Prince Tomislav buried in presence of family

OPLENAC, Jul 17, 2000 -- (Reuters) Prince Tomislav Karadjordjevic, brother of Yugoslavia's last king, was laid to rest in the family crypt on Sunday in the presence of his nephew Crown Prince Alexander and other members of the royal family.

Prince Tomislav, 73, died in his family home in Oplenac, some 80 km (50 miles) south of Belgrade, last Wednesday. He returned to the country in 1991, the only member of Yugoslavia's exiled royal family to move back after decades of exile.

Hundreds of ordinary people, many of them older men dressed in Serbian national costume or in old Serbian army uniforms, crowded around the church where the service was read by Serbian Orthodox Patriarch Pavle.

A black flag flew from the church bell and the entrance was edged with a black sash.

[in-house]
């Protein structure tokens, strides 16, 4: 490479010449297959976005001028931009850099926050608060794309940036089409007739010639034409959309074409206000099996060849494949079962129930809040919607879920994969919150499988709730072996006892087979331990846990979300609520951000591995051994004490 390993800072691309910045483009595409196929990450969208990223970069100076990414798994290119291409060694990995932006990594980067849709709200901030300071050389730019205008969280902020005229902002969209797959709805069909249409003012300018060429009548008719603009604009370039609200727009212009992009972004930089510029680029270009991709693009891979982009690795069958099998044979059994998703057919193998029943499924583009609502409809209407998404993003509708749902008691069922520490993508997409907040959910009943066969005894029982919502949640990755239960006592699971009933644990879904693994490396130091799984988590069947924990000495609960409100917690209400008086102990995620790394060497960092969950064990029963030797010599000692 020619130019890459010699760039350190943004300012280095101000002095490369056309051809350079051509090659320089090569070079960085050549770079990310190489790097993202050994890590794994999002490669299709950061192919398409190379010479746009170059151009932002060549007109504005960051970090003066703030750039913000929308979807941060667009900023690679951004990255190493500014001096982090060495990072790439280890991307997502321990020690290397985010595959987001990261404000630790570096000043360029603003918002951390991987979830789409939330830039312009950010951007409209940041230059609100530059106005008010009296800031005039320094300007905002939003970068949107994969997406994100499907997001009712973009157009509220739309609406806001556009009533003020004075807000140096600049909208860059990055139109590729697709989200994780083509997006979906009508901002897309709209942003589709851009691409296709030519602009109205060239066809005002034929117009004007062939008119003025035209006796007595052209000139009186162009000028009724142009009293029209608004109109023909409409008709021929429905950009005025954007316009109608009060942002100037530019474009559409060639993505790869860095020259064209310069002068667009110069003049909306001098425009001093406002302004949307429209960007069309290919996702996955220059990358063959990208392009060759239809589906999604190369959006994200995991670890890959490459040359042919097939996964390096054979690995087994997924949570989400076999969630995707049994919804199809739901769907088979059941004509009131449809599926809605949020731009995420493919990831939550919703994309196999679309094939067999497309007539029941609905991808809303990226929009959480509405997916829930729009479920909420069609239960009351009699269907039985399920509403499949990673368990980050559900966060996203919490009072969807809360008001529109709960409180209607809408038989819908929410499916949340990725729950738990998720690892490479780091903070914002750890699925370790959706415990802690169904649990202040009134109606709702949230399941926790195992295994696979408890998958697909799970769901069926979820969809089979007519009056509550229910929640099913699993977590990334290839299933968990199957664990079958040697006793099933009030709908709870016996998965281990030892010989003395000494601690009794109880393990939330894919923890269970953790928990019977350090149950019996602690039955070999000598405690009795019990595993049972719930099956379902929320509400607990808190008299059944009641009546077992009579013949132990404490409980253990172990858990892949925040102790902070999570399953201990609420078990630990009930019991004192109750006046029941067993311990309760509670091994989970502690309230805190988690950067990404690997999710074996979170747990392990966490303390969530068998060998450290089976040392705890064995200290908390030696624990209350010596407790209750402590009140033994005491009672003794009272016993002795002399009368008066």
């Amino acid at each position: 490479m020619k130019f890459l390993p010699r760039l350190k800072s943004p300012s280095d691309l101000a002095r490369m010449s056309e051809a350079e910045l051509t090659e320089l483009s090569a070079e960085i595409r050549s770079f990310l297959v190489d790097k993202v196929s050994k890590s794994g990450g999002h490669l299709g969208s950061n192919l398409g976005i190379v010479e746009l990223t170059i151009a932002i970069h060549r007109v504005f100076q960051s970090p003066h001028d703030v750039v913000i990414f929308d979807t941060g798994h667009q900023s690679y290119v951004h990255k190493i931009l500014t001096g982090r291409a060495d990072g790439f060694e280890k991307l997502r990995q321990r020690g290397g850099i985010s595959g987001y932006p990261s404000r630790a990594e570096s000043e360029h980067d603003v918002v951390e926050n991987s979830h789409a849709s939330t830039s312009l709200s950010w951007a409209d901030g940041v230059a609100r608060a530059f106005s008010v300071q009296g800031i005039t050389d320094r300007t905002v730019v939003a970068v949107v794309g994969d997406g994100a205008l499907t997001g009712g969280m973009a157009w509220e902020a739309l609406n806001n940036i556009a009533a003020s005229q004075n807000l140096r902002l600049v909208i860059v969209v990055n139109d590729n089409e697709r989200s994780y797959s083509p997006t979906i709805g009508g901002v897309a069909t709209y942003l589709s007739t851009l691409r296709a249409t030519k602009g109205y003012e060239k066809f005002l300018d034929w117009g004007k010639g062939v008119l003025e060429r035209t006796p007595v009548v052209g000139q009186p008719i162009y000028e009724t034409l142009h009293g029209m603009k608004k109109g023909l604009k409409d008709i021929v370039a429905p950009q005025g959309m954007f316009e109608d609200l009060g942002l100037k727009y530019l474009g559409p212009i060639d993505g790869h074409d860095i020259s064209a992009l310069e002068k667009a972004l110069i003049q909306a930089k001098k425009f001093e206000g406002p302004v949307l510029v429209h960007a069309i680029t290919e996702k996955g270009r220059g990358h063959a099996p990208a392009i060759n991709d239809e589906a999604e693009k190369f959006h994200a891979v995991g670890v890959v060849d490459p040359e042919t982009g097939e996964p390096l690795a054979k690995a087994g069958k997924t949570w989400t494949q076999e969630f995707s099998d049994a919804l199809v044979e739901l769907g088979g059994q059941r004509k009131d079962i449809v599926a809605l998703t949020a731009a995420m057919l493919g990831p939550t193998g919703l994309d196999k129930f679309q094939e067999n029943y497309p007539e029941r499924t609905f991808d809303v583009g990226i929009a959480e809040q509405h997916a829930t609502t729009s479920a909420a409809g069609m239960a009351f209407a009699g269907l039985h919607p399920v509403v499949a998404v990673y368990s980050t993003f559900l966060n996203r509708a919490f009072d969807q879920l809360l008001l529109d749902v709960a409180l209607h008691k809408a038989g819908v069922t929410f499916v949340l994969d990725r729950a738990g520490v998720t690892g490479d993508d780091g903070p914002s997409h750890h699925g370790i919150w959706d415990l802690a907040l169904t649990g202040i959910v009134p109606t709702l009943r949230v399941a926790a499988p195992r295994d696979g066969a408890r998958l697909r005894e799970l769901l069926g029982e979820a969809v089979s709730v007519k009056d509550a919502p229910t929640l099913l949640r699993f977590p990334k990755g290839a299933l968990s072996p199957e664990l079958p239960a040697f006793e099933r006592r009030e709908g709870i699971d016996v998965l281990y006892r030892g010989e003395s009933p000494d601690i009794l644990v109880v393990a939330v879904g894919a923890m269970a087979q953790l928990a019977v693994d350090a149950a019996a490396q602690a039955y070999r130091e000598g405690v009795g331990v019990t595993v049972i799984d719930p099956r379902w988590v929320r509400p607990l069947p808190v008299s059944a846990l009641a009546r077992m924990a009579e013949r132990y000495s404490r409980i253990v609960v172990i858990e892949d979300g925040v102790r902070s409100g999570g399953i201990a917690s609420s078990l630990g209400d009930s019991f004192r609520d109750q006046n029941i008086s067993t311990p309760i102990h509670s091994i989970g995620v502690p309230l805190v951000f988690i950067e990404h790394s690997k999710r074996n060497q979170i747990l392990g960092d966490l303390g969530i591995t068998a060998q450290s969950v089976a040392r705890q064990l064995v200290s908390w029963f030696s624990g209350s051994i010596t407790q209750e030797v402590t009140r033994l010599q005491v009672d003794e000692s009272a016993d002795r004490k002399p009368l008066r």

The official guests, including Tomislav's four children by two marriages, members of the Karadjordjevic house Gerd Armbrust and Princess Victoria, the Serbian opposition and officials were inside the church.

The government was represented by low-profile members of the Serbian Ministry of Culture and of the Yugoslav Red Cross.

Prince Tomislav was the second son of King Alexander I and the brother of late King Petar II, who left Yugoslavia in 1941 after Nazi Germany overran his country, which later came under communist rule.

Crown Prince Alexander, who was accompanied by his wife Katarina and eldest son Petar, made a short funeral address praising his uncle, whom he had known in exile in Britain. It did not touch on politics.

Alexander has been critical of Yugoslav President Slobodan Milosevic and in recent months met Serbia's fragmented opposition in Hungary, Bosnia's Serb Republic and Greece, urging them to unite to bring democratic changes to the country.

Leaving the church after the service, the crowd greeted Alexander with cries of "long live the king" and "it's not good without the king", as he waved to them. Members of the Serbian opposition present included head of the Democratic Party Zoran Djindjic and Belgrade city officials from the Serbian Renewal Movement. Former president of Bosnia's Serb Republic Biljana Plavsic also attended.

Original article